Study finds big decline in U.S. homicide rates

PITTSBURGH — Homicide rates in the U.S. significantly dropped for white, black and Hispanic populations between 1990 and 2010, a new study has found, and the most dramatic declines occurred in the two minority groups.

The study revealed that three of the most significant social trends over the past 20 years — mass incarceration, rapid immigration and growing wealth inequality — all contributed to the reduction in the gaps between the white homicide victimization rate and those for blacks and Hispanics.

As a result, the black-white homicide victimization rate gap decreased by 40 percent, the Hispanic-white gap dropped by 55 percent and the black-Hispanic gap shrunk by 35 percent, according to the study to be published Thursday in the April issue of the American Sociological Review.

“There is good news here — not only have the gaps closed, but they’ve closed in a good way,” said Michael Light, the study’s lead author and an assistant professor of sociology at Purdue University. “They also could have closed if there would have been more white homicides, which no one would think is a good thing.

“That said, there’s still a sizable gap there that we certainly can’t ignore. So, there’s good news but a lot of work still needs to be done,” said Light, who holds a Ph.D. in sociology.

The study, which used data from 131 of the largest U.S. metropolitan areas, found the following:

The white homicide victimization rate declined by 1.7 homicides per 100,000 whites — from 4.8 white victims per 100,000 whites in 1990 to 3.1 in 2010, for a 35 percent decrease.

The black homicide victimization rate declined by 13.4 homicides per 100,000 blacks — from 33.9 black victims per 100,000 blacks in 1990 to 20.5 in 2010, for a 40 percent decrease.

The Hispanic homicide victimization rate declined by 5.8 homicides per 100,000 Hispanics — from 12.4 homicide victims per 100,000 Hispanics in 1990 to 6.6 in 2010, for a 47 percent decrease.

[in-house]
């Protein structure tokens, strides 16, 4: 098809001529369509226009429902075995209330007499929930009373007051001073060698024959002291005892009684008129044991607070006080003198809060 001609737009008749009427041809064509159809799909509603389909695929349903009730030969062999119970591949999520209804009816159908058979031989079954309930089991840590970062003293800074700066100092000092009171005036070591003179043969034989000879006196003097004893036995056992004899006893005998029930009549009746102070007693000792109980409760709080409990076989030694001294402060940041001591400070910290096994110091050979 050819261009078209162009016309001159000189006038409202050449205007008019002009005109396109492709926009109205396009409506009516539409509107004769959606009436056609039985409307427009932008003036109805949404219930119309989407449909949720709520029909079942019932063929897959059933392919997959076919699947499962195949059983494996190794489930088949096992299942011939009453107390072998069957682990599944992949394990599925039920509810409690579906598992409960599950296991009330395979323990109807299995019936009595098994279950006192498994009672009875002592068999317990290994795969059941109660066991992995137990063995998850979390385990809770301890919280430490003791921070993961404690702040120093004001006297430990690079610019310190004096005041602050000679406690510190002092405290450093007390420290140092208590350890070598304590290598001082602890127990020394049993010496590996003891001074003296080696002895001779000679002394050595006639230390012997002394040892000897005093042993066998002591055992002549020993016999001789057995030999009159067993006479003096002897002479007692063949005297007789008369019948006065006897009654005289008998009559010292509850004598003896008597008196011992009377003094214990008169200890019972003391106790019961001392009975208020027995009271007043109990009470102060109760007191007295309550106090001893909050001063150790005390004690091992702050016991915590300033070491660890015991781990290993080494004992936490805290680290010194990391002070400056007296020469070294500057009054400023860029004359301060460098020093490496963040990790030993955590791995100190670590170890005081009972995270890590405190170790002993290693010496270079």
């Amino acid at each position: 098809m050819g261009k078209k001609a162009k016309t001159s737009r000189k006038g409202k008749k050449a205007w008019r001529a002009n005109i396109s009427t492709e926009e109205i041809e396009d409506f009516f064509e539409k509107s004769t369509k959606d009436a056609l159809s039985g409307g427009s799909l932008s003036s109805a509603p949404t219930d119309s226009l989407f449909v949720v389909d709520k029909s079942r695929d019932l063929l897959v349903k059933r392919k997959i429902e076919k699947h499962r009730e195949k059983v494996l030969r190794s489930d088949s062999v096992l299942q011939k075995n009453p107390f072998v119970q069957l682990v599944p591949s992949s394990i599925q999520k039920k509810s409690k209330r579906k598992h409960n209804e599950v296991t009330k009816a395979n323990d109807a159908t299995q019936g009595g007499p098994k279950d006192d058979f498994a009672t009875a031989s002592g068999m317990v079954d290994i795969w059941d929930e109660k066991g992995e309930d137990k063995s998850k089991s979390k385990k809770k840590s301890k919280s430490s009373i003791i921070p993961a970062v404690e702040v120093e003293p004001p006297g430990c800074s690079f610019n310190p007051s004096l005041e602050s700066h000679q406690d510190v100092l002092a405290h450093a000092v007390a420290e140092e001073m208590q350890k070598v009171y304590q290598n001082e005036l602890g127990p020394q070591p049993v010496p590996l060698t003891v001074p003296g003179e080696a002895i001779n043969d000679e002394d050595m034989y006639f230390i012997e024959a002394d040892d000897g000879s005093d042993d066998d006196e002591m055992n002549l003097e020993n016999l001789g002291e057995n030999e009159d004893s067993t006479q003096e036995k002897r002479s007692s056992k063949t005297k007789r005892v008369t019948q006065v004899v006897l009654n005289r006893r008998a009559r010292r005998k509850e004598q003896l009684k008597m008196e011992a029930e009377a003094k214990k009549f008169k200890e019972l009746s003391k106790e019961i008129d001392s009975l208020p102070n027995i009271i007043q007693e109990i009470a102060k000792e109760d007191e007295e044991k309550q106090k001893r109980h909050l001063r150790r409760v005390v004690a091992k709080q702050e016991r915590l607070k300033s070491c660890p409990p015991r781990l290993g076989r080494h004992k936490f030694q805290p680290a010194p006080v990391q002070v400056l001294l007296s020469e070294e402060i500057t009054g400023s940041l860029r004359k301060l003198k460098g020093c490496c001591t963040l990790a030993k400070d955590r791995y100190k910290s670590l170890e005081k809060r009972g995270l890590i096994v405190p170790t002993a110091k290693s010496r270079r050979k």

Co-author Jeffery Ulmer, professor of sociology and criminology at Penn State University, said the study — like others before it — puts the lie to claims, such as those by Republican front-runner Donald Trump, that immigration increases crime.

“It’s just not true,” said Ulmer, who has a Ph.D. in sociology. “I really wish people would stop claiming that immigrants, particularly Hispanic immigrants, lead to more crime, that immigration is an engine of crime. It’s not, and we’re just the latest study to find this.”

In fact, the study found that an influx of immigrants actually decreases homicides. “People who decide to come here are not people with strong tendencies toward violent crime,” Light said. “They are coming here for educational opportunities, employment opportunities and opportunities to help their families.”

The study noted “that black foreign-born residents increase informal social control and strengthen community institutions, such as churches and schools, or invigorate social capital networks, as has been proposed occurs among Hispanic immigrants, thus decreasing the black rate toward the white rate.”

The study also showed that the increasing racial/ethnic disparities in incarceration rates were associated with significant reductions in black-white and black-Hispanic homicide victimization rate gaps. However, the authors were quick to caution against drawing the conclusion that even more incarceration would produce even more benefits because the findings have to be viewed in a larger context.

“While our results suggest that incarceration has reduced the race gap in homicide over the past two decades, it is highly unlikely that these gains have outweighed the devastating impact of mass incarceration on minority communities given the mounting evidence of the collateral consequences of the prison boom for exacerbating broader patterns of racial/ethnic inequality,” the authors wrote.